A Weymouth or Double Bridle is more commonly used in Dressage and Showing but that does not mean they are not used in other disciplines too. This bridle consists of two bits that go into the horse’s mouth called a Weymouth and a Bradoon bit. The Weymouth is a curb bit which provides pressure on the horse’s poll to encourage a lower head carriage and the Bradoon is like a snaffle with smaller rings, and this sits just above the Weymouth in the horse’s mouth. These are used with a curb chain.
A Double Bridle is used two reins, one from each bit. You hold the rein that attaches to the snaffle as you would normally and the curb rein is held between your second and third finger, while your thumbs should sit on top of both reins, keeping them secure. These bridles are used with a cavesson or crank noseband.
There are many types of bitless bridles but there is one thing that makes them all different from a snaffle and a double bridle, they do not have a bit! The variations of bitless bridles distribute pressure in different places, some horses prefer different ones so it may be a bit of trial and error before you find the right one for your horse. We often consider bitless bridles to be less severe than regular bridles, but this is not always the case. They can provide pressure on one or more of the following, nose, jaw, curb, cheek or poll and distribute pressure directly with or without leverage or directly or indirectly with cross straps. The main types of bitless bridles are:
Cross Under: A cross under bitless bridle have two straps that cross behind the jaw and apply pressure all around the head, distributing the pressure and making it softer on the horse.
Hackamore: Works by applying pressure to the nose, poll and chin groove. It features shanks which the reins attach too.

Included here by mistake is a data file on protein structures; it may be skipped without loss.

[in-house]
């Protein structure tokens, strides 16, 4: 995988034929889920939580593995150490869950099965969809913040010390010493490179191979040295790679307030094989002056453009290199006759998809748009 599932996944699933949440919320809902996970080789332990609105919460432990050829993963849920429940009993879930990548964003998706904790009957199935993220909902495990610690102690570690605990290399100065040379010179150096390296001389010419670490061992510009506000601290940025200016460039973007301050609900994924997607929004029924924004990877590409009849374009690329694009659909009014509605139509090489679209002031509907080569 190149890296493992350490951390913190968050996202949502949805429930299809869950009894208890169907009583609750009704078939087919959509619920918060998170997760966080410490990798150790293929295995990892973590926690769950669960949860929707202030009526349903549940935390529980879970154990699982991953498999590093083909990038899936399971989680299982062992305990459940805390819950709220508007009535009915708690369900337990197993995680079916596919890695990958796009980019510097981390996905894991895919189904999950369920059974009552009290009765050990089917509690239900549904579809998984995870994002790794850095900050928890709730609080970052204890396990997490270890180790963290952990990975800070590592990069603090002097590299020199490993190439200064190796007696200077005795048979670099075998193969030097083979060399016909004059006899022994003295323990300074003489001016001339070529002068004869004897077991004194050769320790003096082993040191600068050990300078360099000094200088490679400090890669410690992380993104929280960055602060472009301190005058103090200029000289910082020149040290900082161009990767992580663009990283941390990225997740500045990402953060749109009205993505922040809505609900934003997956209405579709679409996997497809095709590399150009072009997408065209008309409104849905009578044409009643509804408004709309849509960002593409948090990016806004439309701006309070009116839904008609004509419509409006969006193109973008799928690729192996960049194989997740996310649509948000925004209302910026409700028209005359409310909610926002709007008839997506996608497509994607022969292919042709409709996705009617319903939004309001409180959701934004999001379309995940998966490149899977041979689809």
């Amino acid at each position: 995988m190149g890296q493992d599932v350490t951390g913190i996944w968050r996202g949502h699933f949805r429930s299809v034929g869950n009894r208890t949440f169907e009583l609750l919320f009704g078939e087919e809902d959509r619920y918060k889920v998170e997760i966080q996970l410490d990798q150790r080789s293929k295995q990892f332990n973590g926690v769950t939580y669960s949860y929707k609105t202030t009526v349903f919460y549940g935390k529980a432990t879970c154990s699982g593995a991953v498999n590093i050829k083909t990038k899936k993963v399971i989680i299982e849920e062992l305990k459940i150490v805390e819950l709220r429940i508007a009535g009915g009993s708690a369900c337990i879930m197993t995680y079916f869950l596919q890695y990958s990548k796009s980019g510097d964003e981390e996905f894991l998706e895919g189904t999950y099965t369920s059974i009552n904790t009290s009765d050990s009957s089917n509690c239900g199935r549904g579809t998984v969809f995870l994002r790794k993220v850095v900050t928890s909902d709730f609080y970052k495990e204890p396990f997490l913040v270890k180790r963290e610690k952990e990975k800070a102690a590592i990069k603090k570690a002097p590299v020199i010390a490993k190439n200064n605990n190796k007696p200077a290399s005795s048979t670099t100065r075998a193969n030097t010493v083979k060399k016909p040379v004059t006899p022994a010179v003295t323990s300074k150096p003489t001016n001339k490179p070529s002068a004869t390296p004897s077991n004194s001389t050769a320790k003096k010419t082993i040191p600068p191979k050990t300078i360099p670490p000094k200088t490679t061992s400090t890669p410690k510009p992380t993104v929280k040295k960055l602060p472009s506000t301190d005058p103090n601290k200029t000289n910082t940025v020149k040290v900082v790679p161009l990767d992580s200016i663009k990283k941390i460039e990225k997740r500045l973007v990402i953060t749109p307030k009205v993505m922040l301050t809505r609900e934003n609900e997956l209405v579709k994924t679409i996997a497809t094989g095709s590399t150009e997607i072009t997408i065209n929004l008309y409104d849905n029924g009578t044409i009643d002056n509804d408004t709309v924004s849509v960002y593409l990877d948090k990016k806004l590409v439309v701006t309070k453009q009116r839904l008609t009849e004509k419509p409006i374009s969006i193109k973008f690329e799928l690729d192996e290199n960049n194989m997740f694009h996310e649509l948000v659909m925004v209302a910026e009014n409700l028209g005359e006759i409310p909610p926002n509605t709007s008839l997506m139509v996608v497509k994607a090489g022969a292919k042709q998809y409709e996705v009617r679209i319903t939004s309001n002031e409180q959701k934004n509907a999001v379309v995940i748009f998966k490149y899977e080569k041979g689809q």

Bosal: Features a noseband made from rope or rawhide with reins tied to the bottom, it applies soft pressure on the horse’s nose.
Rope Halter: These are traditional rope halters with rings to allow reins to be attached.
Side Pull: A Side Pull bitless bridle applies pressure on the horse’s nose and looks a lot like a horse headcollar.
Anatomical bridles are designed in a way to help prevent pressure on your horse’s facial nerves. They are created with the horse’s anatomy in mind and can provide additional comfort to your horse in different ways. For example, some anatomical bridles work by avoiding points on your horse’s head that may be more sensitive so the bridle sits in different places to a regular bridle for example these bridles could have a cut a way headpiece or a noseband that avoids the facial nerves. Another way that a bridle can relieve pressure is by having a wide or padded headpiece or noseband to create a more even distribution of pressure.
What colour Bridle should I choose?
More commonly bridles come in black or brown to match the rest of our tack, for example, your saddle and your reins. However, bridles can come in lots of different colours. These different colours can be subtle with different colour padding such as the HKM Colour Bridle or bright like the HKM Santa Fe Bridle. Brightly coloured bridles are often used for disciplines such as Endurance.
The colour you choose should be determined by the rules of the discipline that you want to do. For example, brightly coloured bridles are not allowed for British Eventing. The most important thing to think about when choosing a bridle is the comfort of your horse, you need a bridle that fits their confirmation and is suitable for their way of going.
How to care for a Bridle
A horse's bridle should be cleaned regularly to keep it in good condition and to prevent discomfort for your horse. A build-up of dirt and sweat and cause rubs or a pressure point. The bit should be cleaned using warm water and not soap as it wouldn’t be nice for your horse to taste! A leather bridle should be cleaned with a warm damp sponge and then a good quality leather cleaner should be applied. Some bridles, especially when new or they have not been used in a while, may need oiling to soften the leather. To oil a bridle, you should use Neatsfoot or leather oil.